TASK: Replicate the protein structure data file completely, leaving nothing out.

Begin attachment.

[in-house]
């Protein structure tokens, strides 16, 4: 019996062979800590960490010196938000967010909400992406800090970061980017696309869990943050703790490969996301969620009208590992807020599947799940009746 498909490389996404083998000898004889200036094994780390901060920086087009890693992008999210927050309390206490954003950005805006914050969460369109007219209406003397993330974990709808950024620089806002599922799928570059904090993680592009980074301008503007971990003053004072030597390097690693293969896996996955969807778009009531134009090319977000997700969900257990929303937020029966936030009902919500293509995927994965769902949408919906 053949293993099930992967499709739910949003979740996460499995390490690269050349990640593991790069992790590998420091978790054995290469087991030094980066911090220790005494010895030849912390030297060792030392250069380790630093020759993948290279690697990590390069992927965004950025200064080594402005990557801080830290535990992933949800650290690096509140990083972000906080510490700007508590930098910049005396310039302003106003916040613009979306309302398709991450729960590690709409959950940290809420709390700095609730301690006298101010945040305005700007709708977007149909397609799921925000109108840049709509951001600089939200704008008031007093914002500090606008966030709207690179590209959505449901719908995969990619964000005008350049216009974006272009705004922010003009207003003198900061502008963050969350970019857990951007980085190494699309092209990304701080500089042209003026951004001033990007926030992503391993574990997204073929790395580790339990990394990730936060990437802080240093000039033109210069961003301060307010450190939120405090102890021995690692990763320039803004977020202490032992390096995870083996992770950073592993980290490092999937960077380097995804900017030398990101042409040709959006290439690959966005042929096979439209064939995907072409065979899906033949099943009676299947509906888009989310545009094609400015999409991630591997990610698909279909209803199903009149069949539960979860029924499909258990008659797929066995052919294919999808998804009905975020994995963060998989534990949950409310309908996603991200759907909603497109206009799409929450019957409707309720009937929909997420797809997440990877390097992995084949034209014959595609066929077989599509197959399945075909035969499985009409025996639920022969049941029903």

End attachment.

[in-house]
């Protein structure tokens, strides 16, 4: 019996062979800590960490010196938000967010909400992406800090970061980017696309869990943050703790490969996301969620009208590992807020599947799940009746 498909490389996404083998000898004889200036094994780390901060920086087009890693992008999210927050309390206490954003950005805006914050969460369109007219209406003397993330974990709808950024620089806002599922799928570059904090993680592009980074301008503007971990003053004072030597390097690693293969896996996955969807778009009531134009090319977000997700969900257990929303937020029966936030009902919500293509995927994965769902949408919906 053949293993099930992967499709739910949003979740996460499995390490690269050349990640593991790069992790590998420091978790054995290469087991030094980066911090220790005494010895030849912390030297060792030392250069380790630093020759993948290279690697990590390069992927965004950025200064080594402005990557801080830290535990992933949800650290690096509140990083972000906080510490700007508590930098910049005396310039302003106003916040613009979306309302398709991450729960590690709409959950940290809420709390700095609730301690006298101010945040305005700007709708977007149909397609799921925000109108840049709509951001600089939200704008008031007093914002500090606008966030709207690179590209959505449901719908995969990619964000005008350049216009974006272009705004922010003009207003003198900061502008963050969350970019857990951007980085190494699309092209990304701080500089042209003026951004001033990007926030992503391993574990997204073929790395580790339990990394990730936060990437802080240093000039033109210069961003301060307010450190939120405090102890021995690692990763320039803004977020202490032992390096995870083996992770950073592993980290490092999937960077380097995804900017030398990101042409040709959006290439690959966005042929096979439209064939995907072409065979899906033949099943009676299947509906888009989310545009094609400015999409991630591997990610698909279909209803199903009149069949539960979860029924499909258990008659797929066995052919294919999808998804009905975020994995963060998989534990949950409310309908996603991200759907909603497109206009799409929450019957409707309720009937929909997420797809997440990877390097992995084949034209014959595609066929077989599509197959399945075909035969499985009409025996639920022969049941029903």